76852  77305 root      20   0  813904 152728   2556 S   0.0  1.9 546:59.20 /app/xbot_venv/bin/python /app/xbot_worke+
 75864  77307 root      20   0  661824  41188   2556 S   0.0  0.5 157:21.67 /app/xbot_venv/bin/python /app/xbot_worke+

All of them are python processes eating up whole of swap space. Whats puzzling for me is that memory is under utilized and swap is 100% utilized. We are planning to increase the swap space to 8 GB to see if system resources(memory) are optimally utilized.

I would like to understand this behavior in depth. Why is swap space getting consumed first than memory. What needs to be done for making the system performance better?


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Last edited by RavinderSingh13; 02-16-2020 at 03:01 AM..
# 2  
Dear Veeresh,

Not answering your question directly, but speaking honestly......

Swap space, especially on Linux systems in the year 2020 is a "relic of the past" (kind of like vacuum tubes before the transistor was invented) .


Because years ago, computer RAM was very expensive, so the best alternative was disk swap.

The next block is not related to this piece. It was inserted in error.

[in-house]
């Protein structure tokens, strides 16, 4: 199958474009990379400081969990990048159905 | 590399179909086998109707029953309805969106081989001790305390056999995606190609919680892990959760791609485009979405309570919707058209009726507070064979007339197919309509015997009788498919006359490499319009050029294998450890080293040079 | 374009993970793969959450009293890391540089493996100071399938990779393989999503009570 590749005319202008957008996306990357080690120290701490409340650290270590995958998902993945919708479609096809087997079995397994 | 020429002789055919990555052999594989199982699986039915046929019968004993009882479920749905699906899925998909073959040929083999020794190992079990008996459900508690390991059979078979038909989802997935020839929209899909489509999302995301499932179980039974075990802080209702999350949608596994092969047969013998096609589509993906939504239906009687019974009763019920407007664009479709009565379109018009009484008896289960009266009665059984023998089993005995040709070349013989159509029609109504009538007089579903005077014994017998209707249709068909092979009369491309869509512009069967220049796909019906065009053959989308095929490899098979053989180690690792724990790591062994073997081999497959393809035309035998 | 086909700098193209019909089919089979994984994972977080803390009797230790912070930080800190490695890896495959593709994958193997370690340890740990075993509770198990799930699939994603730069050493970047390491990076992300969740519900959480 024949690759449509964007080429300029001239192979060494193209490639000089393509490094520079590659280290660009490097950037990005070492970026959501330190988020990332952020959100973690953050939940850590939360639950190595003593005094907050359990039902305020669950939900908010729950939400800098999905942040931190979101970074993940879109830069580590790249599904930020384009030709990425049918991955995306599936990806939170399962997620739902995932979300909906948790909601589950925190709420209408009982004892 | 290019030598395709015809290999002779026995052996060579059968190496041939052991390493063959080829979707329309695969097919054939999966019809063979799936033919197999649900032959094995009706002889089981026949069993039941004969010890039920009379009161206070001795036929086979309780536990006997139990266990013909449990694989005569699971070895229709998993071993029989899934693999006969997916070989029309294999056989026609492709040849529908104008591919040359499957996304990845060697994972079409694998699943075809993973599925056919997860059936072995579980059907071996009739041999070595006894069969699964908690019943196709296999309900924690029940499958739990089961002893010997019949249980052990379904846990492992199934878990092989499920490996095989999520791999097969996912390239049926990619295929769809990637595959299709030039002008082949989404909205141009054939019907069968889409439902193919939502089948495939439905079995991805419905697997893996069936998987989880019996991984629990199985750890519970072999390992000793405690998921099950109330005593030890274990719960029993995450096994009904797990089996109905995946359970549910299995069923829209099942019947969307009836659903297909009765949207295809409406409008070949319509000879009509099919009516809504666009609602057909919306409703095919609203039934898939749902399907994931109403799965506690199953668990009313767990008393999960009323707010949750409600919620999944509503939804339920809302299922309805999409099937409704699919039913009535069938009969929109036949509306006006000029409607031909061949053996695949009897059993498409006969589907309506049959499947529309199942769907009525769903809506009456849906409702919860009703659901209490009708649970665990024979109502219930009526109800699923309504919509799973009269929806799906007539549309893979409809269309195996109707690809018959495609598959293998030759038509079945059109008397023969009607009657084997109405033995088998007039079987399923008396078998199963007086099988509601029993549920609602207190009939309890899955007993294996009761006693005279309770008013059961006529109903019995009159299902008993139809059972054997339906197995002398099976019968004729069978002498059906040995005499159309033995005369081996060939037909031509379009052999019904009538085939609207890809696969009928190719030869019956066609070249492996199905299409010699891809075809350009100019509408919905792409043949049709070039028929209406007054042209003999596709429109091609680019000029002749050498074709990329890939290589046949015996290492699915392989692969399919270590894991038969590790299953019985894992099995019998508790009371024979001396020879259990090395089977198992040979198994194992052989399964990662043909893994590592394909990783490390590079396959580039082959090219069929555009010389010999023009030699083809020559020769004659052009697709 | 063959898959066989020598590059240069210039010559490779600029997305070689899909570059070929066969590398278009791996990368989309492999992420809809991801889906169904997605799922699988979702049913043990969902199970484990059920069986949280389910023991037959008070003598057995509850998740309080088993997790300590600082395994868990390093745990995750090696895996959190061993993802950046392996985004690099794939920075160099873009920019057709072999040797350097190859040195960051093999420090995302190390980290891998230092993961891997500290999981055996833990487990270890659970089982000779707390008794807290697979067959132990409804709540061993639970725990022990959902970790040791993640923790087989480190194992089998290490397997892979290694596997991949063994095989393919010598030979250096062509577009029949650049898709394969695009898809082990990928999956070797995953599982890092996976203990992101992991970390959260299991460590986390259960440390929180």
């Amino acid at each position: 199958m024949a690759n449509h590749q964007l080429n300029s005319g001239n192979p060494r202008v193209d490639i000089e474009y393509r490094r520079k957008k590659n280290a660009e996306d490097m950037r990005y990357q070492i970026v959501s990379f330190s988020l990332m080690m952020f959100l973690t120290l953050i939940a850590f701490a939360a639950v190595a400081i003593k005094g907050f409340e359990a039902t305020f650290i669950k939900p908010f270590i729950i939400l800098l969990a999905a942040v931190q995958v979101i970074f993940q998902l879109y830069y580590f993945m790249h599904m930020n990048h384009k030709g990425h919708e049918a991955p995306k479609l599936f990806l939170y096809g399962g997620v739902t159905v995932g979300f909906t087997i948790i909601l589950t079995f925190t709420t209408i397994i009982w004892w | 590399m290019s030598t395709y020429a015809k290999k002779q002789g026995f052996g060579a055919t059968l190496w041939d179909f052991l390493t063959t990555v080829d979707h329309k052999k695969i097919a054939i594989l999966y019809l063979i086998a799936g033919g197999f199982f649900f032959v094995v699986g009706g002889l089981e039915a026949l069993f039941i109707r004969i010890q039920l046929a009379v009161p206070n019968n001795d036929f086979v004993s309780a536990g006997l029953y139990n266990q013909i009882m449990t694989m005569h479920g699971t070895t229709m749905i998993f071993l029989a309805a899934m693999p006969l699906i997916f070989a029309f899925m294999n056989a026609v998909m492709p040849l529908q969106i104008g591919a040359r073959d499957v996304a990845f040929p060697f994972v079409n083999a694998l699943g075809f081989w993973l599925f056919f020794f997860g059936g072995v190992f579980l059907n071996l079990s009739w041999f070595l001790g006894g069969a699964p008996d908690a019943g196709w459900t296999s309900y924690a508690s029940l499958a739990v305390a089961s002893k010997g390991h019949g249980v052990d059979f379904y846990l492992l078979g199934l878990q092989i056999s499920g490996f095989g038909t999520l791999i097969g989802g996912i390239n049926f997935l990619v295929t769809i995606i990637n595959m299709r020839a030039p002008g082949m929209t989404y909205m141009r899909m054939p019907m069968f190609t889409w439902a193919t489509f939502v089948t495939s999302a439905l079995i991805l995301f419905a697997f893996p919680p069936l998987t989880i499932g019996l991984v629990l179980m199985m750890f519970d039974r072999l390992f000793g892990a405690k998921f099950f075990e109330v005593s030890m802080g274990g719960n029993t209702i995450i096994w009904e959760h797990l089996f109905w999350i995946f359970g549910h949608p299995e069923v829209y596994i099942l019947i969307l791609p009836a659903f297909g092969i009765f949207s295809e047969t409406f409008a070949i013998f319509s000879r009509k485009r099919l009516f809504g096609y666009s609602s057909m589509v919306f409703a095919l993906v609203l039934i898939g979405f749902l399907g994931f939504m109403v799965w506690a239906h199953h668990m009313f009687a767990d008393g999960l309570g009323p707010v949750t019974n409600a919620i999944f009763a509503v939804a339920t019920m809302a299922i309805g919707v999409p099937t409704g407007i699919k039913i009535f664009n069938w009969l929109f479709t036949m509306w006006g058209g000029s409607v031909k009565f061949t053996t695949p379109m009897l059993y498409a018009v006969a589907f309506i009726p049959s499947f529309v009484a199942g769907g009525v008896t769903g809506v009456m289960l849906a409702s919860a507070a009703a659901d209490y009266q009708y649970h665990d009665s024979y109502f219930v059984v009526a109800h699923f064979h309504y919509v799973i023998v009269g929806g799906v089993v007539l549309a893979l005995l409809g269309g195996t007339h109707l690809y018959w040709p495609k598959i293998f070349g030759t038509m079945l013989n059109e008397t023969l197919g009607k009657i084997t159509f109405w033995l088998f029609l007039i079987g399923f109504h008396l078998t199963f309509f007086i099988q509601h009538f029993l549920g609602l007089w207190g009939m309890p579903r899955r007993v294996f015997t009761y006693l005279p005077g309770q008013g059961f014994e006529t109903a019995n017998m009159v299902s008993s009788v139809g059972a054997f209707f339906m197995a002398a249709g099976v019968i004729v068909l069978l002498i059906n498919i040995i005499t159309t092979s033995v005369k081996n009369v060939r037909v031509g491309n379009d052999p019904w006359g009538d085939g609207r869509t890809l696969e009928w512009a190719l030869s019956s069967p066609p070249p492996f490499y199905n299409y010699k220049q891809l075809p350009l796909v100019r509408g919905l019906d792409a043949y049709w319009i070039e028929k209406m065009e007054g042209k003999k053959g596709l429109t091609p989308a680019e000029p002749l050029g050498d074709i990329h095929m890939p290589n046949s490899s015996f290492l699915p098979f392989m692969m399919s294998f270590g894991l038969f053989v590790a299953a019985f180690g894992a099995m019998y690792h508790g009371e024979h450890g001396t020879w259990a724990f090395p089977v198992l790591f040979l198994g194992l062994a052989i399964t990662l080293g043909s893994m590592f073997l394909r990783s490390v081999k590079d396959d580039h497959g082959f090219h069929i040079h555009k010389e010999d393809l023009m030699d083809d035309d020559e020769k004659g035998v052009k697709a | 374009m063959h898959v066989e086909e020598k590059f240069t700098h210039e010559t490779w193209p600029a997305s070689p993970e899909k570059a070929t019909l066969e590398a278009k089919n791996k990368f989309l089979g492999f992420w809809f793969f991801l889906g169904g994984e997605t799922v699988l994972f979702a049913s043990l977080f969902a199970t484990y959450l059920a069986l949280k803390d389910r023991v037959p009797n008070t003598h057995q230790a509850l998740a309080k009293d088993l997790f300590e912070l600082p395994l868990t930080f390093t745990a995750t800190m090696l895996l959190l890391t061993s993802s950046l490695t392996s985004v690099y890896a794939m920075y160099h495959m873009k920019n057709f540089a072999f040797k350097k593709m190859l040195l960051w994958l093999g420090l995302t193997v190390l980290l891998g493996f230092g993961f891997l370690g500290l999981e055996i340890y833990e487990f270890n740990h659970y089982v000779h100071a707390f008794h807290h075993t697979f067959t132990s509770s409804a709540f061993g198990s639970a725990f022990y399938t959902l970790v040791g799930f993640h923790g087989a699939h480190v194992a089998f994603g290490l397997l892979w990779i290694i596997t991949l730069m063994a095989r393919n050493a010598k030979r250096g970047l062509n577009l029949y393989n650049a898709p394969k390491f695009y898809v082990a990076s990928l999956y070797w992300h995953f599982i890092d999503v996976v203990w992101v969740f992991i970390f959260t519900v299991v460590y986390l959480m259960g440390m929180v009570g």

However, that equation changed many years ago; RAM became so cheap, most people (including me) never use swap because we have enough RAM; and if the machine started or "needed" to really "swap" that would be an "indicator" to upgrade RAM, because RAM is so cheap. We do not want our systems to swap, ever.

Not knowing the full details of your application, except that it is a python application running in a VM, I suggest you turn off swap and see what happens.

This is easy enough on Linux:

swapoff -a

But before you do this, it is a good idea to review the man page... here is one for Suse, but should be the same (or very similar) for RedHat:


This User Gave Thanks to Neo For This Post:
# 3  
Let me predict what will happen without swap:
the machine will have spikes of high load, and during the spikes will pause its productive work.
Perhaps it will even invoke the OOM process killer.

My observation: a Linux kernel needs (little) swap to smoothly handle certain workloads.
Because it never frees memory without "pressure", and because of the "unused RAM is wasted RAM" philosophy.
So, for safety have a few GB of swap! Even if the kernel.org developers plus a million followers swear these situations do not exist.

In comparison, the Solaris kernel tries to free memory as a background task, in order to avoid a sudden memory pressure. Solaris can run without swap.
However, this was obscured by ZFS, that was developed with a "only free cache under pressure" philosophy. So in Solaris with ZFS either limit the ZFS cache or have some swap!
# 4  
Every system is different depending on the application